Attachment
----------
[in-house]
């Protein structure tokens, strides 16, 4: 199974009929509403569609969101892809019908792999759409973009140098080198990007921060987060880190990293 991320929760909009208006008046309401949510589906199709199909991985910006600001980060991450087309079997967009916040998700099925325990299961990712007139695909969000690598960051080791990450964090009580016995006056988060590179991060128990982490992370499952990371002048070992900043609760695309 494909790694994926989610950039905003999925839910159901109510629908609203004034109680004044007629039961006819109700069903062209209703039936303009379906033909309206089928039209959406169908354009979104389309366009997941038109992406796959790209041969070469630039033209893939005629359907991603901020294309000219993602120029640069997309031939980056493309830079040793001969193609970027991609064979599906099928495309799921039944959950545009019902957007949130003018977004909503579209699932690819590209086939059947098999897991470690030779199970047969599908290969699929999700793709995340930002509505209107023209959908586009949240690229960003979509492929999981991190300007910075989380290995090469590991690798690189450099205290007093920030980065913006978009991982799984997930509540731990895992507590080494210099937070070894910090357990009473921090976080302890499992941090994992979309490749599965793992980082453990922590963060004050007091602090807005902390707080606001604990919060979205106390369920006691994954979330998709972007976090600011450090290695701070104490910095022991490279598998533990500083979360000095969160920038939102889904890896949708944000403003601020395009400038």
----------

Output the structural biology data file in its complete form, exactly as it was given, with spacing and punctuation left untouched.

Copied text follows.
[in-house]
């Protein structure tokens, strides 16, 4: 199974009929509403569609969101892809019908792999759409973009140098080198990007921060987060880190990293 991320929760909009208006008046309401949510589906199709199909991985910006600001980060991450087309079997967009916040998700099925325990299961990712007139695909969000690598960051080791990450964090009580016995006056988060590179991060128990982490992370499952990371002048070992900043609760695309 494909790694994926989610950039905003999925839910159901109510629908609203004034109680004044007629039961006819109700069903062209209703039936303009379906033909309206089928039209959406169908354009979104389309366009997941038109992406796959790209041969070469630039033209893939005629359907991603901020294309000219993602120029640069997309031939980056493309830079040793001969193609970027991609064979599906099928495309799921039944959950545009019902957007949130003018977004909503579209699932690819590209086939059947098999897991470690030779199970047969599908290969699929999700793709995340930002509505209107023209959908586009949240690229960003979509492929999981991190300007910075989380290995090469590991690798690189450099205290007093920030980065913006978009991982799984997930509540731990895992507590080494210099937070070894910090357990009473921090976080302890499992941090994992979309490749599965793992980082453990922590963060004050007091602090807005902390707080606001604990919060979205106390369920006691994954979330998709972007976090600011450090290695701070104490910095022991490279598998533990500083979360000095969160920038939102889904890896949708944000403003601020395009400038």